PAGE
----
Contract negotiation struggles continue

After three offers since January, the Temple Association of University Professionals and the university have yet to come to an agreement over the union’s contract, which expired in October.

The Temple Association of University Professionals continues to battle with the university in negotiations over its contract, which expired Oct. 15, 2008. But instead of communication improving, it has seemingly worsened.

Temple made three proposals to TAUP this semester. The first proposal, put on the table Jan. 16, was made due to the changing economic climate. It was a five-year proposal, including the current year, with a 3 percent increase for this year, a salary freeze for the next, and a 2 percent increase each of the following three years. The proposal also included funds for merit-based pay, among other things.

The second proposal, pitched Feb. 9, stated that the gross domestic product would be used as an indicator for whether or not additional increases in the fourth and fifth years should be made.

According to the university negotiating team, the most recent proposal was made March 11 and formalized in writing April 8.

Neither side could agree on what indicator should be used in determining increases, said George Moore, member of the university negotiating team. The university proposed that a reopener on salary increases would be granted for the fourth and fifth years if the economy recovers. University officials thought this would allow for more flexibility, Moore said.

Moore said that the university gave TAUP the formalized March 11 offer and publicized it on April 8 because TAUP referenced the GDP as recently as April 6 as the university’s proposed economic indicator.

“When TAUP misrepresented negotiations, it was necessary to put the proposal in writing,” Moore said.

TAUP President Art Hochner said the two sides agreed to an informal process and off-the-record meetings in which attendees are free to speak their minds without committing themselves to a proposal. He said Temple published a modified proposal which was part of the informal process and, therefore, null and void.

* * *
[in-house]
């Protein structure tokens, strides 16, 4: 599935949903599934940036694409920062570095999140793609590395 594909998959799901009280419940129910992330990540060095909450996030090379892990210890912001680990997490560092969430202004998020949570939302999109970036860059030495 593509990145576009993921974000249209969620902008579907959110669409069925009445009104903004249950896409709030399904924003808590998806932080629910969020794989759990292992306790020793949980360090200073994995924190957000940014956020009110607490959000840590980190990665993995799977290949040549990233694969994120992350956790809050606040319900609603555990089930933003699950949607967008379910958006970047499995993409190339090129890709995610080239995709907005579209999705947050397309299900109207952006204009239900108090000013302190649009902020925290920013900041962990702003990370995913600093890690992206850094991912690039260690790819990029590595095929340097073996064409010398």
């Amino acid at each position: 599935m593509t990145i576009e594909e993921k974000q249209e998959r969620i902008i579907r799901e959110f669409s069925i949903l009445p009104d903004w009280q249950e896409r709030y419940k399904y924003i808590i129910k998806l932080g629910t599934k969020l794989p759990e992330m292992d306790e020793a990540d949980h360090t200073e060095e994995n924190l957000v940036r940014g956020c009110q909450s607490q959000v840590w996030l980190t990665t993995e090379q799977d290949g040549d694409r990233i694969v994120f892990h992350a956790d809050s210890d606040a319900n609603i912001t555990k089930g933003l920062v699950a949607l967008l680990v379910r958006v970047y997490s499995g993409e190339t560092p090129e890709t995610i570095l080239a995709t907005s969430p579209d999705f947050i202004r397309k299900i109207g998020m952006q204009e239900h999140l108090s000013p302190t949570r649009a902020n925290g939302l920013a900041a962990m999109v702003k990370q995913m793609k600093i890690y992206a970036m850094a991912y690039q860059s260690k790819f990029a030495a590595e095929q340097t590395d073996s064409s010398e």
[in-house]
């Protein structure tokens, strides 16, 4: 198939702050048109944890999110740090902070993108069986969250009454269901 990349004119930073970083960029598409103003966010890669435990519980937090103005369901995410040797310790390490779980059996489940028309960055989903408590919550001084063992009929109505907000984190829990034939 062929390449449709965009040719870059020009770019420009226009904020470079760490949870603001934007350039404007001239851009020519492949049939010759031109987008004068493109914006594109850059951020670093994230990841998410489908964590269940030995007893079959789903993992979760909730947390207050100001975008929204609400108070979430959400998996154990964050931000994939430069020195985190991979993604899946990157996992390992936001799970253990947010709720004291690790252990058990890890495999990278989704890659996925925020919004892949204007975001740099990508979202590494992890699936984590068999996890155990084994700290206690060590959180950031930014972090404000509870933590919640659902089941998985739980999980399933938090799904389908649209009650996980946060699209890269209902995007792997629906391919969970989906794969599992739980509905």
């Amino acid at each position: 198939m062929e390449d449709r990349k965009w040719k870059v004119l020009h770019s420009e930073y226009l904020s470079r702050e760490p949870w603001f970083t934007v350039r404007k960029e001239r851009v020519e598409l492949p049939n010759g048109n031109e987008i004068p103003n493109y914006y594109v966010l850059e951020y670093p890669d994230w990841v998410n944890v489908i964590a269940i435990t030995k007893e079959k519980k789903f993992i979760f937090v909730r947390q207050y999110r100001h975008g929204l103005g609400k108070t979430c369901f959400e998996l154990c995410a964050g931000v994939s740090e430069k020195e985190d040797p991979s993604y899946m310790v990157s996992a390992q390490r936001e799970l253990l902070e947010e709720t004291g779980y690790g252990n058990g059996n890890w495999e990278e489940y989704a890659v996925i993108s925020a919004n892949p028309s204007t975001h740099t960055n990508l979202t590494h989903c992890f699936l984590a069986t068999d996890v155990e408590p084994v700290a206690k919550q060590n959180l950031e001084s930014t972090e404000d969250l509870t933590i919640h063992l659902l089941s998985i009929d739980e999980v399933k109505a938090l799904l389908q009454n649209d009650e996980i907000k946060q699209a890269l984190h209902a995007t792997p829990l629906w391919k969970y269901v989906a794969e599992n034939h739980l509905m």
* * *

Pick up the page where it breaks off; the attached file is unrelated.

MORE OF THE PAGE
“When you have those discussions there is an agreement of informality,” said Sharon Boyle of the university negotiating team. “But to act as if they haven’t happened is really disingenuous.”

Hochner said he received an e-mail the morning of April 8 from the mediator stating that a meeting time had been agreed upon between Hochner and the chief negotiator for the following week. He said they then sent the proposal to him that night and released it to the public a few hours later.

“They’re not operating the way they should despite an explicit understanding at the table,” Hochner said. “They made an informal proposal in March and TAUP made one back two days later. They didn’t respond until the e-mail on April 8. They’re not engaging in negotiations in good faith. They really are undermining the process by doing things this way. You can’t negotiate in public. It just doesn’t work.”

Temple did, however, respond to TAUP’s March 13 proposal in writing through their mediator, said Boyle.

Hochner chose not to give details of TAUP’s March 13 proposal because he said it was part of the informal negotiations.

Temple is not supposed to send proposals to members that have not been discussed with the negotiating team and that they are allowed to communicate with members only after they have had this discussion, Hochner said.

“We’re not saying they can’t communicate,” Hochner said. “They just can’t break the rules of how communication takes place. Normal protocol is to talk with each other and it’s not that we weren’t available.”

Hochner said both teams should have met before the public release of the proposal to clarify the terms so that he can relay them to the bargaining unit himself.